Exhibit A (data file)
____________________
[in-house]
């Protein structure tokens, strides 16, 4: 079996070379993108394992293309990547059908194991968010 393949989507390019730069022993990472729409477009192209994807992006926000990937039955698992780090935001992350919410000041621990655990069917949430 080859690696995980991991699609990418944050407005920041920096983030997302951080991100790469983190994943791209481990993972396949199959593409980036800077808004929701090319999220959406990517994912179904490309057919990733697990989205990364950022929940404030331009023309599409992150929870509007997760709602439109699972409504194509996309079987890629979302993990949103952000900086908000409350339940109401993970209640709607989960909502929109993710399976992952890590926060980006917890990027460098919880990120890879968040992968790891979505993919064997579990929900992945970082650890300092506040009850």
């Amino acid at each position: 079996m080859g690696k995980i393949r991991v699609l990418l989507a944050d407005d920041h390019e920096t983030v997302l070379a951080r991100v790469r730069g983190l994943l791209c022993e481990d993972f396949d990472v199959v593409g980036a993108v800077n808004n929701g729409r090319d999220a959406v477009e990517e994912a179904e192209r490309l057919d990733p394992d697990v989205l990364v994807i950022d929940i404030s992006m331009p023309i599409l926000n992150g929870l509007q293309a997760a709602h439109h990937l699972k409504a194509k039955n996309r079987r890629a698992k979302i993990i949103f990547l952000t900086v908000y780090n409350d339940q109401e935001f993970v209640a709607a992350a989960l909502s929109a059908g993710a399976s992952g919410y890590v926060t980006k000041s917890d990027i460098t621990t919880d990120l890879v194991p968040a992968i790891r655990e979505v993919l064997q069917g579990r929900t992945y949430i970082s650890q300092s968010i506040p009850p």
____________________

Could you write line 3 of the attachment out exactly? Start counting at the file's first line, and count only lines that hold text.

């Amino acid at each position: 079996m080859g690696k995980i393949r991991v699609l990418l989507a944050d407005d920041h390019e920096t983030v997302l070379a951080r991100v790469r730069g983190l994943l791209c022993e481990d993972f396949d990472v199959v593409g980036a993108v800077n808004n929701g729409r090319d999220a959406v477009e990517e994912a179904e192209r490309l057919d990733p394992d697990v989205l990364v994807i950022d929940i404030s992006m331009p023309i599409l926000n992150g929870l509007q293309a997760a709602h439109h990937l699972k409504a194509k039955n996309r079987r890629a698992k979302i993990i949103f990547l952000t900086v908000y780090n409350d339940q109401e935001f993970v209640a709607a992350a989960l909502s929109a059908g993710a399976s992952g919410y890590v926060t980006k000041s917890d990027i460098t621990t919880d990120l890879v194991p968040a992968i790891r655990e979505v993919l064997q069917g579990r929900t992945y949430i970082s650890q300092s968010i506040p009850p």